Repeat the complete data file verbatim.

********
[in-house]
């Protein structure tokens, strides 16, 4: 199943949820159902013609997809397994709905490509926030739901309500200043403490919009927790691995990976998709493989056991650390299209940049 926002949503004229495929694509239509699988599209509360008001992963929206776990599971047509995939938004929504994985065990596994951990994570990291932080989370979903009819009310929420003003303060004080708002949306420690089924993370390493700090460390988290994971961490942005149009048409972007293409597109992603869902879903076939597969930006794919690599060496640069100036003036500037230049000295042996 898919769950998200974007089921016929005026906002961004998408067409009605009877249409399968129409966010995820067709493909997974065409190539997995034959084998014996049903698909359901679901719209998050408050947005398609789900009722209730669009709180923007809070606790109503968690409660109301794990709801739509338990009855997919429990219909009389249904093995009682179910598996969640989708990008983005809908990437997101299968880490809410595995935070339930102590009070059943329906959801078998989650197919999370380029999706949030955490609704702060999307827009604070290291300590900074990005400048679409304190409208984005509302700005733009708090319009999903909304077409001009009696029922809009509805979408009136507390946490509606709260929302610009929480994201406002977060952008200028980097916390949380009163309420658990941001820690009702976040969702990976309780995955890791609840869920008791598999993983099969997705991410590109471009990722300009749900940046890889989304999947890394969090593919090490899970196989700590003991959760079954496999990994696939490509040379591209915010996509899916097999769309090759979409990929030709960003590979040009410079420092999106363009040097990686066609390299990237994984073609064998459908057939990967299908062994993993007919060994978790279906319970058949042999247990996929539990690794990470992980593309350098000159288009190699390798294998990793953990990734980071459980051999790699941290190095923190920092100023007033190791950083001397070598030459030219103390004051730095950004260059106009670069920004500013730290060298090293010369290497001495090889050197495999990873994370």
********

[in-house]
């Protein structure tokens, strides 16, 4: 199943949820159902013609997809397994709905490509926030739901309500200043403490919009927790691995990976998709493989056991650390299209940049 926002949503004229495929694509239509699988599209509360008001992963929206776990599971047509995939938004929504994985065990596994951990994570990291932080989370979903009819009310929420003003303060004080708002949306420690089924993370390493700090460390988290994971961490942005149009048409972007293409597109992603869902879903076939597969930006794919690599060496640069100036003036500037230049000295042996 898919769950998200974007089921016929005026906002961004998408067409009605009877249409399968129409966010995820067709493909997974065409190539997995034959084998014996049903698909359901679901719209998050408050947005398609789900009722209730669009709180923007809070606790109503968690409660109301794990709801739509338990009855997919429990219909009389249904093995009682179910598996969640989708990008983005809908990437997101299968880490809410595995935070339930102590009070059943329906959801078998989650197919999370380029999706949030955490609704702060999307827009604070290291300590900074990005400048679409304190409208984005509302700005733009708090319009999903909304077409001009009696029922809009509805979408009136507390946490509606709260929302610009929480994201406002977060952008200028980097916390949380009163309420658990941001820690009702976040969702990976309780995955890791609840869920008791598999993983099969997705991410590109471009990722300009749900940046890889989304999947890394969090593919090490899970196989700590003991959760079954496999990994696939490509040379591209915010996509899916097999769309090759979409990929030709960003590979040009410079420092999106363009040097990686066609390299990237994984073609064998459908057939990967299908062994993993007919060994978790279906319970058949042999247990996929539990690794990470992980593309350098000159288009190699390798294998990793953990990734980071459980051999790699941290190095923190920092100023007033190791950083001397070598030459030219103390004051730095950004260059106009670069920004500013730290060298090293010369290497001495090889050197495999990873994370």